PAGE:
Defiance
I Just Wasn't Made For These Times

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Jacob Clifton: A+ | 1 USERS: A+
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Where Tenderness Leads

Kenya is to hearts what Irisa is to pain: Irisa cut down Elah Bandik even when they were throwing rocks at her, because she couldn't understand why they had to live that way. She was probably right, but it was none of hers, and Bandik died anyway. Kenya's doing the same exact thing for the same exact reason -- love and compassion -- and it's going to fuck everything up for both of them.

Walker Percy quoted Flannery O'Connor in one of his weirder novels: "Tenderness leads to the gas chamber." I struggled with that for a long time, maybe ten years, coming back to it every now and then to see if I'd changed, become horrible, or if the sentiment had changed, become comprehensible. I still think it's creepy to link those images to religion, which both of them were doing. But in the end, I think this is basically what it comes down to: The second you start establishing yourself as the moral authority, rather than something outside yourself, you start making decisions based on what is going to make you feel like the Good Guy. And that does lead inexorably to hell, because people weren't designed that way.

We all make choices all the time: Irisa is clearly headed for a massive choice, and when she makes it, it's going to be personal one way or the other and the consequences will no doubt be game-changing. But you gotta be pretty out of Tao to look at an entire culture and think you could do better: Cultures are self-creating and self-regulated; they don't just drop out of thin air -- they're stones, formed by rivers and by time. The Defiance experiment isn't about forcing change on people, it's about integrating all of them into one and you can't do that by chopping things off -- demanding that people deny their nature in order to uphold the fantasy -- or else you will end up with gas chambers, or North Korea, or the Cold War.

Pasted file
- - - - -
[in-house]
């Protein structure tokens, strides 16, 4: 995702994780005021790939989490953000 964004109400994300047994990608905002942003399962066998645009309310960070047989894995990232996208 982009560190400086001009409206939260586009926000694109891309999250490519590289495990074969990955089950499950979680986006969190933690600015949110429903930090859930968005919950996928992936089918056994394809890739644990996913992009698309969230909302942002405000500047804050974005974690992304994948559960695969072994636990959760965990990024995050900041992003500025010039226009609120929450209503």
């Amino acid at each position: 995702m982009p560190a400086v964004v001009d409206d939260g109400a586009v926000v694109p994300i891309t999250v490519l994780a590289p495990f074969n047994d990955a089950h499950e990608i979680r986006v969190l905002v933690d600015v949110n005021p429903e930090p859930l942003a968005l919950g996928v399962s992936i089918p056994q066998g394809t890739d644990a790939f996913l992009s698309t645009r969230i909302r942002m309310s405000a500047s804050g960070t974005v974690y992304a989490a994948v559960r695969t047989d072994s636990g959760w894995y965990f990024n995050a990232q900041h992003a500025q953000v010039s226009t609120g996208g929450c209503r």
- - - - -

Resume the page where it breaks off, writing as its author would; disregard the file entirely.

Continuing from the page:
It's cool for Kenya to feel possessive and protective of Stahma -- and she'd agree -- but once that warps itself into ripping Stahma out of the river, it threatens the entire world. Not just in the marusha sense, but in a practical one too. Look at Irisa: Her parents had already jumped tracks -- out of Irzu's light and into a fresh, new, synthetic cult -- when Nolan found her, so he didn't even have to chop anything off, right? And it's still killing her. And how beautiful would Stahma be, without the web she's spent her entire life learning to weave? Being without a seeming, why, she'd become nothing at all.

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Defiance

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